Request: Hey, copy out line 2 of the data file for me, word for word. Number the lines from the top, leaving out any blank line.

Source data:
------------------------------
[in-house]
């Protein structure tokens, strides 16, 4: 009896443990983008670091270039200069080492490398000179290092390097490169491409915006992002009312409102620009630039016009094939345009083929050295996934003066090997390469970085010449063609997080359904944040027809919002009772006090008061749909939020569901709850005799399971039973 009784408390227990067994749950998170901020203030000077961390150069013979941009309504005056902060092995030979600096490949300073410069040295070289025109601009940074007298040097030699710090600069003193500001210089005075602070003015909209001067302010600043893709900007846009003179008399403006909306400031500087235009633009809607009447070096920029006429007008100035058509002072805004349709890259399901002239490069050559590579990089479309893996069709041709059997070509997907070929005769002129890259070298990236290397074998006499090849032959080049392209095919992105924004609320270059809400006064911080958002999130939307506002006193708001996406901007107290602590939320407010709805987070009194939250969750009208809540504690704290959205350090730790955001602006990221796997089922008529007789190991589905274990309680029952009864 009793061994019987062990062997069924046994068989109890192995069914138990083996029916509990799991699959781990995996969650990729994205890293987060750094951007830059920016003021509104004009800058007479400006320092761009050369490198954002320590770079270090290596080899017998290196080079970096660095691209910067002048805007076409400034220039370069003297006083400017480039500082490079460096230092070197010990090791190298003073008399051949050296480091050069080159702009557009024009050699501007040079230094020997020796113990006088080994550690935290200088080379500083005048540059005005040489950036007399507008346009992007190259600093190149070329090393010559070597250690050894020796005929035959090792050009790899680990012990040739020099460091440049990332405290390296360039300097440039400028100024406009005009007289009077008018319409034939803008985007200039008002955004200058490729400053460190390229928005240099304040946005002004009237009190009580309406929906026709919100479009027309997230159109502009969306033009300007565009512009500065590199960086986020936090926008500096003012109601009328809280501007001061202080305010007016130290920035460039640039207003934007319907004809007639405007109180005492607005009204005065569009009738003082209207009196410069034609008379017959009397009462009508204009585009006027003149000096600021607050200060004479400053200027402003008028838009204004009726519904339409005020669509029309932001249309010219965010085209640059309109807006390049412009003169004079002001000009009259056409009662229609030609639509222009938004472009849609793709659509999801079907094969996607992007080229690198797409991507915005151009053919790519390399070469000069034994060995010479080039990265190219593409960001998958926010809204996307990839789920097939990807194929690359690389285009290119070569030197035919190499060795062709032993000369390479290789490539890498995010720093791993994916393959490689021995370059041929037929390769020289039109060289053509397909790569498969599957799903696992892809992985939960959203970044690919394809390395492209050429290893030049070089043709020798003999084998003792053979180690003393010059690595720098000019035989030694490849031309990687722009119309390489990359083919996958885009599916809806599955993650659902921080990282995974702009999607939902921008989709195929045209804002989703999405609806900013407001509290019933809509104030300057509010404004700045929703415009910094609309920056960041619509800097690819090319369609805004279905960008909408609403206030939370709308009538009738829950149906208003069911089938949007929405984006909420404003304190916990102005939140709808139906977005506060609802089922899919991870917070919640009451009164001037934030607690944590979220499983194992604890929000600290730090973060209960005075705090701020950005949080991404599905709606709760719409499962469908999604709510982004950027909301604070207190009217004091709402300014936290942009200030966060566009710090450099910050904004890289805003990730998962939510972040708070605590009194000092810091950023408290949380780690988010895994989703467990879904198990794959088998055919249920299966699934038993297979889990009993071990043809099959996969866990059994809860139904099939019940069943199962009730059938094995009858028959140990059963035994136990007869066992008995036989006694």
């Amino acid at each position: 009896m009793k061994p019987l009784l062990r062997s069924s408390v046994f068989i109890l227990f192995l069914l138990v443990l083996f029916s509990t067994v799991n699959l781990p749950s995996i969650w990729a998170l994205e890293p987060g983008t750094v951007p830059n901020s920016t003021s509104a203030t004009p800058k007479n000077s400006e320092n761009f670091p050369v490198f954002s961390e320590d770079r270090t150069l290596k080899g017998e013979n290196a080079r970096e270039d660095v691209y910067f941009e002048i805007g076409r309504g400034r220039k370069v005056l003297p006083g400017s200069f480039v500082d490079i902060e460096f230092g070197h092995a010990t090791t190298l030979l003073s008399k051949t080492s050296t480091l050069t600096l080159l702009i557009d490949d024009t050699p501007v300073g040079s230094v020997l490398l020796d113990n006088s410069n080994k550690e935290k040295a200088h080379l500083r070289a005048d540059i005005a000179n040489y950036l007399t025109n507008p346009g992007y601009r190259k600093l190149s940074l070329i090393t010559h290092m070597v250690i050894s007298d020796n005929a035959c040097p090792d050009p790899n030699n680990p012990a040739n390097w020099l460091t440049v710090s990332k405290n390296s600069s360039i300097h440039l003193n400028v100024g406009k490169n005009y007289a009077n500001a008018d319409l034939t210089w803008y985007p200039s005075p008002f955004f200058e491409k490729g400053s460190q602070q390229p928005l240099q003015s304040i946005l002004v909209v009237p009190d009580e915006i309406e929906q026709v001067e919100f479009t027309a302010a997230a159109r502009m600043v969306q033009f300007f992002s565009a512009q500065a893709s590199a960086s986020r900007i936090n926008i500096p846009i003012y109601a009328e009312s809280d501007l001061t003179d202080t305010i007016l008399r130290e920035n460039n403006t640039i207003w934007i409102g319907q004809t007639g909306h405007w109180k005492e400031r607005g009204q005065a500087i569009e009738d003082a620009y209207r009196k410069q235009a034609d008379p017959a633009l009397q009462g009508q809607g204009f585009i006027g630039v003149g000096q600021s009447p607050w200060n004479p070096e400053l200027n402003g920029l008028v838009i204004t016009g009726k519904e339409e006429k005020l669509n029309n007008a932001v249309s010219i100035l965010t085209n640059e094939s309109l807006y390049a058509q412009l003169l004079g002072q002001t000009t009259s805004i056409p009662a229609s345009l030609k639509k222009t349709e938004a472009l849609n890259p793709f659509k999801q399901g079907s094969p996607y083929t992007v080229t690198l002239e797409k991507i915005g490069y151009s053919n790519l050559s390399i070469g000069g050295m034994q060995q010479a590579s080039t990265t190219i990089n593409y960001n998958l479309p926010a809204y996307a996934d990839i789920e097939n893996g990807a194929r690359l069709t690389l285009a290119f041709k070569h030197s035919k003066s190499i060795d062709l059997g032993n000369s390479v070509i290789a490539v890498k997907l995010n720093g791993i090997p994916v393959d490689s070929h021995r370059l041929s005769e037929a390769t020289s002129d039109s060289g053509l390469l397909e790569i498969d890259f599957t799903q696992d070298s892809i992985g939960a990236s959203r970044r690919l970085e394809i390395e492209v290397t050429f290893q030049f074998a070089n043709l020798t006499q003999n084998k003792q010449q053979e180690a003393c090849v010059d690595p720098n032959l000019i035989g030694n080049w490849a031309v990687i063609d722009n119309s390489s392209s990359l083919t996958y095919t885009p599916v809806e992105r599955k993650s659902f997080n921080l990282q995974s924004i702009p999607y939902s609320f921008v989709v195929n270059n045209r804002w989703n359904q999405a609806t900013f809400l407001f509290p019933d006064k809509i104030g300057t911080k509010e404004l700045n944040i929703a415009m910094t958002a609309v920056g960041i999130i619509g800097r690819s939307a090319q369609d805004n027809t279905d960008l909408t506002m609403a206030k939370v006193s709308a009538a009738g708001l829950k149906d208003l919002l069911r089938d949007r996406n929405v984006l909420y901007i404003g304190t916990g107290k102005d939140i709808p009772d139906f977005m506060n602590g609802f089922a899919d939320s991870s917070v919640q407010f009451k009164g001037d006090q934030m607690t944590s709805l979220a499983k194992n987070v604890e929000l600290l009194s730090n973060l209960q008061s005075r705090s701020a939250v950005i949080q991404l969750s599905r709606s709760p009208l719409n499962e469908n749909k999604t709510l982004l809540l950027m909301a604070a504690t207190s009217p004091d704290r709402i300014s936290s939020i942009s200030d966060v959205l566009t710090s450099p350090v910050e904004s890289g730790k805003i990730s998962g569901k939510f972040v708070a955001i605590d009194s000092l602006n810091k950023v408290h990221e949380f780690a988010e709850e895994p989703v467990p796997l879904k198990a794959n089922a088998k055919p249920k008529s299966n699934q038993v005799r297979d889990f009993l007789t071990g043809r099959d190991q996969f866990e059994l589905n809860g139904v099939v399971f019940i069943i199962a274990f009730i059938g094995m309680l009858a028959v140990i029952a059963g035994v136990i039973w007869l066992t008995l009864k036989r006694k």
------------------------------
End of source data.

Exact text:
């Protein structure tokens, strides 16, 4: 009896443990983008670091270039200069080492490398000179290092390097490169491409915006992002009312409102620009630039016009094939345009083929050295996934003066090997390469970085010449063609997080359904944040027809919002009772006090008061749909939020569901709850005799399971039973 009784408390227990067994749950998170901020203030000077961390150069013979941009309504005056902060092995030979600096490949300073410069040295070289025109601009940074007298040097030699710090600069003193500001210089005075602070003015909209001067302010600043893709900007846009003179008399403006909306400031500087235009633009809607009447070096920029006429007008100035058509002072805004349709890259399901002239490069050559590579990089479309893996069709041709059997070509997907070929005769002129890259070298990236290397074998006499090849032959080049392209095919992105924004609320270059809400006064911080958002999130939307506002006193708001996406901007107290602590939320407010709805987070009194939250969750009208809540504690704290959205350090730790955001602006990221796997089922008529007789190991589905274990309680029952009864 009793061994019987062990062997069924046994068989109890192995069914138990083996029916509990799991699959781990995996969650990729994205890293987060750094951007830059920016003021509104004009800058007479400006320092761009050369490198954002320590770079270090290596080899017998290196080079970096660095691209910067002048805007076409400034220039370069003297006083400017480039500082490079460096230092070197010990090791190298003073008399051949050296480091050069080159702009557009024009050699501007040079230094020997020796113990006088080994550690935290200088080379500083005048540059005005040489950036007399507008346009992007190259600093190149070329090393010559070597250690050894020796005929035959090792050009790899680990012990040739020099460091440049990332405290390296360039300097440039400028100024406009005009007289009077008018319409034939803008985007200039008002955004200058490729400053460190390229928005240099304040946005002004009237009190009580309406929906026709919100479009027309997230159109502009969306033009300007565009512009500065590199960086986020936090926008500096003012109601009328809280501007001061202080305010007016130290920035460039640039207003934007319907004809007639405007109180005492607005009204005065569009009738003082209207009196410069034609008379017959009397009462009508204009585009006027003149000096600021607050200060004479400053200027402003008028838009204004009726519904339409005020669509029309932001249309010219965010085209640059309109807006390049412009003169004079002001000009009259056409009662229609030609639509222009938004472009849609793709659509999801079907094969996607992007080229690198797409991507915005151009053919790519390399070469000069034994060995010479080039990265190219593409960001998958926010809204996307990839789920097939990807194929690359690389285009290119070569030197035919190499060795062709032993000369390479290789490539890498995010720093791993994916393959490689021995370059041929037929390769020289039109060289053509397909790569498969599957799903696992892809992985939960959203970044690919394809390395492209050429290893030049070089043709020798003999084998003792053979180690003393010059690595720098000019035989030694490849031309990687722009119309390489990359083919996958885009599916809806599955993650659902921080990282995974702009999607939902921008989709195929045209804002989703999405609806900013407001509290019933809509104030300057509010404004700045929703415009910094609309920056960041619509800097690819090319369609805004279905960008909408609403206030939370709308009538009738829950149906208003069911089938949007929405984006909420404003304190916990102005939140709808139906977005506060609802089922899919991870917070919640009451009164001037934030607690944590979220499983194992604890929000600290730090973060209960005075705090701020950005949080991404599905709606709760719409499962469908999604709510982004950027909301604070207190009217004091709402300014936290942009200030966060566009710090450099910050904004890289805003990730998962939510972040708070605590009194000092810091950023408290949380780690988010895994989703467990879904198990794959088998055919249920299966699934038993297979889990009993071990043809099959996969866990059994809860139904099939019940069943199962009730059938094995009858028959140990059963035994136990007869066992008995036989006694």